· I once won an award for a painting I did on Pastelbord at Niagara Falls. I stood right next to the Canadian Falls and mist covered my painting. It created tiny droplets of water on the surface of the board. They dried into a lovely pattern. If it had been any other surface, it would have buckled and warped!
· Wind is an issue when painting, and paper flies off the easel and out into the river! I’ve had to “fish” pastel paper out of the Hudson River many times! Pastelbord is solid and holds tight to the easel, no clips or tape needed! Wont blow with the wind or move when I make a mark. It stays put!
· Pastelbord is reusable! If I really don’t like the painting (and this happens to 1 in 4 of my paintings) I wash it off and reuse the board! You can’t do that with paper!
· Pastelbord is cut to size so framing is less expensive (all standard sizes) and I don’t have to use a backer board for my pastels. I know the materials are archival and acid-free. I just pop the board into a frame with glass already lined with spacers and turn it in for judging. This saves me time and materials during a quick draw or plein air event.
I also use Pastelbord in the studio in larger sizes. My studio work involves mostly sunsets and difficult lighting techniques. I need to layer 6-10 think applications of color to get some light effects. Pastelbord has the tooth for that, and will allow me to sofly blend these layers to get a natural graduated blend in the sky without streaks and smudges that you get with paper. I recommend pastelbord to all my students and workshop participants.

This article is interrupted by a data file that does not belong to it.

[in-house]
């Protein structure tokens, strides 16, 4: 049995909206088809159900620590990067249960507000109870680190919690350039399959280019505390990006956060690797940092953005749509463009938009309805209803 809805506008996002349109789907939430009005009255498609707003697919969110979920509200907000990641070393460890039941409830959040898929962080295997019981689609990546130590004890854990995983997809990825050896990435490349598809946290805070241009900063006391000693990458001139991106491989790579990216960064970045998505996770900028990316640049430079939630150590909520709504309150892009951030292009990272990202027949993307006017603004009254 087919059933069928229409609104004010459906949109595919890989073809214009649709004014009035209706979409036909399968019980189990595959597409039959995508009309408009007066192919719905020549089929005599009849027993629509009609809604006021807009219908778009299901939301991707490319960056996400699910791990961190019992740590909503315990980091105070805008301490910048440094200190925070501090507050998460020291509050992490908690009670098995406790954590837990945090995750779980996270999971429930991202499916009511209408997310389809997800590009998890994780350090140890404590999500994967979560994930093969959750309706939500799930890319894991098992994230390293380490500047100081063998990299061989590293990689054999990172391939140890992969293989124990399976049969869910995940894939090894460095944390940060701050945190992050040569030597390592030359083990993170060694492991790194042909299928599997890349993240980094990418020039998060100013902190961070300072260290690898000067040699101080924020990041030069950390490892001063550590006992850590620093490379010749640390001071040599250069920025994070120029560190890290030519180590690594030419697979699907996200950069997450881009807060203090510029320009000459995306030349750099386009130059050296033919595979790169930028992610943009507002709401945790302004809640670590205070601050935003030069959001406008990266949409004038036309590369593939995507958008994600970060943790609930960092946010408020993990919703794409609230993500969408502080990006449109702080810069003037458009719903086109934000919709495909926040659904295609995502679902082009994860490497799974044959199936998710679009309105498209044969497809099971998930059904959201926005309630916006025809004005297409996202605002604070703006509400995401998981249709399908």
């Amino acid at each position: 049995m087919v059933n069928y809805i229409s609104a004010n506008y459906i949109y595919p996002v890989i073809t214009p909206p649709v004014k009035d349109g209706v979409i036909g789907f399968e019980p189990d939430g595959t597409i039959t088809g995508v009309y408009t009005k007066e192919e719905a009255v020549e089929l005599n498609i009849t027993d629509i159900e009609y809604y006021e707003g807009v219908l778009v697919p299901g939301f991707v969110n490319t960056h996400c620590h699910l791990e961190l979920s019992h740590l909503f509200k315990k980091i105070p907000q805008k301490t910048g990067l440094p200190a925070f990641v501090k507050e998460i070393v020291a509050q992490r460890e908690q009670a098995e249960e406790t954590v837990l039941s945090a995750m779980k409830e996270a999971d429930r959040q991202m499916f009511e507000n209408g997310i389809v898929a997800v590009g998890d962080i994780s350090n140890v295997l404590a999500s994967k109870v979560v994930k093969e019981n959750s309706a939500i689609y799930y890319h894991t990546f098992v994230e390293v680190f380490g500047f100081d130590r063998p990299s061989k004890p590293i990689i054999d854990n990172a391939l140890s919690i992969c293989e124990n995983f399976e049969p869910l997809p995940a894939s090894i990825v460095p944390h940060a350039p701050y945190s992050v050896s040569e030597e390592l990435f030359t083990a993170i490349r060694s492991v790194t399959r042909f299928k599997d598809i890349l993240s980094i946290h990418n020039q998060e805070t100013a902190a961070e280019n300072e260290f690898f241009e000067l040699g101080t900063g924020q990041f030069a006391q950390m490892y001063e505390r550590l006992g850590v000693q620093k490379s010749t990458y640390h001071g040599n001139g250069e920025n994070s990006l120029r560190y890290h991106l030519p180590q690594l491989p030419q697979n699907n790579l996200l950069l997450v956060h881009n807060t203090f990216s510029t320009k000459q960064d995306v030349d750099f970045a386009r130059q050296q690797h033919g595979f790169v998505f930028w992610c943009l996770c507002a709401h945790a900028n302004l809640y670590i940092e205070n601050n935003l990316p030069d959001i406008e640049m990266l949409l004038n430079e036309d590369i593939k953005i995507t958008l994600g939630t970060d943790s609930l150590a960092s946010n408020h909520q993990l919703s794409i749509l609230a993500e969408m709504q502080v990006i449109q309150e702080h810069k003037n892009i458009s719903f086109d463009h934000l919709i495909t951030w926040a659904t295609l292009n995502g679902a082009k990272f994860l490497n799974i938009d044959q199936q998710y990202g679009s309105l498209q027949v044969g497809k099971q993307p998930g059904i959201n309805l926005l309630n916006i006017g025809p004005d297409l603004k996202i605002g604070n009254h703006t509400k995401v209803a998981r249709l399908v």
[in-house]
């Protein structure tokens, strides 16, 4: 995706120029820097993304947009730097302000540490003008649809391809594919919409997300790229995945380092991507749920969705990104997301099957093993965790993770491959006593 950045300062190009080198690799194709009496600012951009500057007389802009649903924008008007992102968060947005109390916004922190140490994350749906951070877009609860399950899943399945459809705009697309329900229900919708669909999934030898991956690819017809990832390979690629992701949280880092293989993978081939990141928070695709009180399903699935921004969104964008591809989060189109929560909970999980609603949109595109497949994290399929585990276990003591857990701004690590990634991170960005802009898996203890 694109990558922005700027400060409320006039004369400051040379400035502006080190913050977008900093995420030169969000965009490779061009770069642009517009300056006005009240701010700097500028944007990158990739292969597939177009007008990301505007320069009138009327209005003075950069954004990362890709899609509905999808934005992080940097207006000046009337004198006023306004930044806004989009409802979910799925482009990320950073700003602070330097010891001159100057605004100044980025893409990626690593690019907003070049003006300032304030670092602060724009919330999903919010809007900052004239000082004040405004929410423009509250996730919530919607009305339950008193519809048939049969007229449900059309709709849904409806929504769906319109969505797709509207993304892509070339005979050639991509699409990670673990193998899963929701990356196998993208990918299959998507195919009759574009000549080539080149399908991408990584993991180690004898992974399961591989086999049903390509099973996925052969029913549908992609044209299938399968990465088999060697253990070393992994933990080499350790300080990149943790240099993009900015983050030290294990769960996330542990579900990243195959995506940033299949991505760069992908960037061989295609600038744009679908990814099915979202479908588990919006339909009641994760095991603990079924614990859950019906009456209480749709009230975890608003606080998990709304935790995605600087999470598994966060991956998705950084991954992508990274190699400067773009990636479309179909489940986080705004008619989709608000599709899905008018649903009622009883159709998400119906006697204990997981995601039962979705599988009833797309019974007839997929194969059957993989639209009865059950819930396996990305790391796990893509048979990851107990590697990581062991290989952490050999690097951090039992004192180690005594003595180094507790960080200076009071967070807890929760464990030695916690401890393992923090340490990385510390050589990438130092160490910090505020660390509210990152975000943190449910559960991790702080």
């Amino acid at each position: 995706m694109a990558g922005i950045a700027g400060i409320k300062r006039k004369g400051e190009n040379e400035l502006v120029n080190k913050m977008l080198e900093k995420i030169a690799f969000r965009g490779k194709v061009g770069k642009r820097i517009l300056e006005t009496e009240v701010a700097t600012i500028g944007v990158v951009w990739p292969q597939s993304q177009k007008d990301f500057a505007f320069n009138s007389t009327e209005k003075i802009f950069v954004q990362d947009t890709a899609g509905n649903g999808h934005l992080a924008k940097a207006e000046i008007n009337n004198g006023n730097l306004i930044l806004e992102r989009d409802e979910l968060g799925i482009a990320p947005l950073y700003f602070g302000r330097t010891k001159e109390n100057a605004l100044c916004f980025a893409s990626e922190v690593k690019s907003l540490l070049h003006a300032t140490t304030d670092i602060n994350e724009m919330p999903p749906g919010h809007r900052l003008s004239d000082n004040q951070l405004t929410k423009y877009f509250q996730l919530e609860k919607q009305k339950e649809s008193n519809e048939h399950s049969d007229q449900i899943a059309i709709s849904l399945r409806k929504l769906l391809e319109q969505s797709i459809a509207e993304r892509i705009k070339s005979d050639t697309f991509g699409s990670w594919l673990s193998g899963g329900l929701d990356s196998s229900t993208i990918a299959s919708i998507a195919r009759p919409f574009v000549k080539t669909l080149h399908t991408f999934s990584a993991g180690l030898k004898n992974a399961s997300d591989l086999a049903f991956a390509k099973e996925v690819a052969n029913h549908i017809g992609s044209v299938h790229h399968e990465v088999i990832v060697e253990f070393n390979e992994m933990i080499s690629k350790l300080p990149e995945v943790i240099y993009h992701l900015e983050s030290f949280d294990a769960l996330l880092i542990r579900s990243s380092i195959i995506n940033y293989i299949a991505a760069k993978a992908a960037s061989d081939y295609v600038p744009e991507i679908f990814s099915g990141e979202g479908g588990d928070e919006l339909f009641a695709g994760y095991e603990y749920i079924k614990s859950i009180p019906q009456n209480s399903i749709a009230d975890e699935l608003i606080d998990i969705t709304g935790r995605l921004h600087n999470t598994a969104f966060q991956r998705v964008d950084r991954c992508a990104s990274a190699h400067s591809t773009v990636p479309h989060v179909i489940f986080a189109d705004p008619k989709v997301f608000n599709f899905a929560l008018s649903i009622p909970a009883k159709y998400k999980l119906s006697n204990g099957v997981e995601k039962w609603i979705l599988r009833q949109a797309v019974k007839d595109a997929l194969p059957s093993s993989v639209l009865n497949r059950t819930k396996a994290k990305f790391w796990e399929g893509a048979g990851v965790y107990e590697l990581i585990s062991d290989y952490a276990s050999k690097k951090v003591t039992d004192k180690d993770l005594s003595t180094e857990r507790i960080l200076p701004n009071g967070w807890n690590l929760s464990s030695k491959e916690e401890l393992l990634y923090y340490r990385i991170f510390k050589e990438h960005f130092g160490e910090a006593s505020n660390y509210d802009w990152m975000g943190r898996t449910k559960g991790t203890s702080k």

Shawn Dell Joyce began teaching plein air classes in 2000, and continues weekly to this day. She founded a plein air school with an Arts and Agricultural mission based on the historic Hudson River School, called the Wallkill River School of Art. It still exists today as a nonprofit arts organization with a mission of bringing cultural tourism to the Hudson Valley region through plein air painting workshops and events on local farms, historic sites and open spaces. Joyce has won many prestigious awards for plein air painting, and is a signature member of New York Plein Air Painters (NYPAP), and International Plein Air Painters (IPAP), and has been featured in many national newspapers and magazines like the New York Times, Plein Air Podcast with Eric Rhoads, Pastel Journal Magazine, Tampa Bay Magazine, and a painting in Plein Air Magazine. She is represented by six galleries around the country including Wallkill River School in NY, Woodfield Fine Art in St. Pete, and Lakeside Inn Gallery in Mount Dora, FL. She teaches workshops in pastel and plein air techniques across the country in Staunton, VA, Olana, NY, Tampa Bay Florida, and is included in museum collections in the Georges Pompidou Museum in France and the Museum of Modern Art in NY.